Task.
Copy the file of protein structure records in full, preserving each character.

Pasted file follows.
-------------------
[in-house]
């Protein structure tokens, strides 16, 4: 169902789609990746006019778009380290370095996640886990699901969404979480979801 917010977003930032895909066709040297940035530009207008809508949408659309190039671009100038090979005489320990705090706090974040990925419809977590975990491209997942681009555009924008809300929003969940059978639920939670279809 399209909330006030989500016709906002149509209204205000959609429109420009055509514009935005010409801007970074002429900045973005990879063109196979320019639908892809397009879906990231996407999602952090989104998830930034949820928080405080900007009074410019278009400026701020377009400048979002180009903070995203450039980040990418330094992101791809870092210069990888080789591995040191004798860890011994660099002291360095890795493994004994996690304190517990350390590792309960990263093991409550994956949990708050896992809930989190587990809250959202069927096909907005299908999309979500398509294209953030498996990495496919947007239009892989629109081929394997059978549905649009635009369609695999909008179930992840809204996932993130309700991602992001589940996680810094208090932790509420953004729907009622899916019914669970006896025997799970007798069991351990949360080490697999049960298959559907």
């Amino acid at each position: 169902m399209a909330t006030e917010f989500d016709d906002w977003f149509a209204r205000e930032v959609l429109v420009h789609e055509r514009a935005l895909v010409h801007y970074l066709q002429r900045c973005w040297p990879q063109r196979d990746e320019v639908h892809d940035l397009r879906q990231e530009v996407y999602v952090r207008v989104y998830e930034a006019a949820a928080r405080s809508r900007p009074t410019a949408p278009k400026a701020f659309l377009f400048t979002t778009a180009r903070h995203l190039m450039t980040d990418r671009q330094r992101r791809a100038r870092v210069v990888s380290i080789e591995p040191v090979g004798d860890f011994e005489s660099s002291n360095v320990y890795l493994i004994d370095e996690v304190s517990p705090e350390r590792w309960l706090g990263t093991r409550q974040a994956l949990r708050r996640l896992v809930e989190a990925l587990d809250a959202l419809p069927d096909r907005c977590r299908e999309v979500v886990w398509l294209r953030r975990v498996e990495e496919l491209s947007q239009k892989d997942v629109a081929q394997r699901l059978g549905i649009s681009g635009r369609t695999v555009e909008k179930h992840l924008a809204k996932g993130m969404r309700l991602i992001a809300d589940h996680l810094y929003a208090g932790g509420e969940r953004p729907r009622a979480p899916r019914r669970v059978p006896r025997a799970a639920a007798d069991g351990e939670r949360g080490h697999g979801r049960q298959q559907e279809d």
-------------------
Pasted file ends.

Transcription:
[in-house]
């Protein structure tokens, strides 16, 4: 169902789609990746006019778009380290370095996640886990699901969404979480979801 917010977003930032895909066709040297940035530009207008809508949408659309190039671009100038090979005489320990705090706090974040990925419809977590975990491209997942681009555009924008809300929003969940059978639920939670279809 399209909330006030989500016709906002149509209204205000959609429109420009055509514009935005010409801007970074002429900045973005990879063109196979320019639908892809397009879906990231996407999602952090989104998830930034949820928080405080900007009074410019278009400026701020377009400048979002180009903070995203450039980040990418330094992101791809870092210069990888080789591995040191004798860890011994660099002291360095890795493994004994996690304190517990350390590792309960990263093991409550994956949990708050896992809930989190587990809250959202069927096909907005299908999309979500398509294209953030498996990495496919947007239009892989629109081929394997059978549905649009635009369609695999909008179930992840809204996932993130309700991602992001589940996680810094208090932790509420953004729907009622899916019914669970006896025997799970007798069991351990949360080490697999049960298959559907």
């Amino acid at each position: 169902m399209a909330t006030e917010f989500d016709d906002w977003f149509a209204r205000e930032v959609l429109v420009h789609e055509r514009a935005l895909v010409h801007y970074l066709q002429r900045c973005w040297p990879q063109r196979d990746e320019v639908h892809d940035l397009r879906q990231e530009v996407y999602v952090r207008v989104y998830e930034a006019a949820a928080r405080s809508r900007p009074t410019a949408p278009k400026a701020f659309l377009f400048t979002t778009a180009r903070h995203l190039m450039t980040d990418r671009q330094r992101r791809a100038r870092v210069v990888s380290i080789e591995p040191v090979g004798d860890f011994e005489s660099s002291n360095v320990y890795l493994i004994d370095e996690v304190s517990p705090e350390r590792w309960l706090g990263t093991r409550q974040a994956l949990r708050r996640l896992v809930e989190a990925l587990d809250a959202l419809p069927d096909r907005c977590r299908e999309v979500v886990w398509l294209r953030r975990v498996e990495e496919l491209s947007q239009k892989d997942v629109a081929q394997r699901l059978g549905i649009s681009g635009r369609t695999v555009e909008k179930h992840l924008a809204k996932g993130m969404r309700l991602i992001a809300d589940h996680l810094y929003a208090g932790g509420e969940r953004p729907r009622a979480p899916r019914r669970v059978p006896r025997a799970a639920a007798d069991g351990e939670r949360g080490h697999g979801r049960q298959q559907e279809d």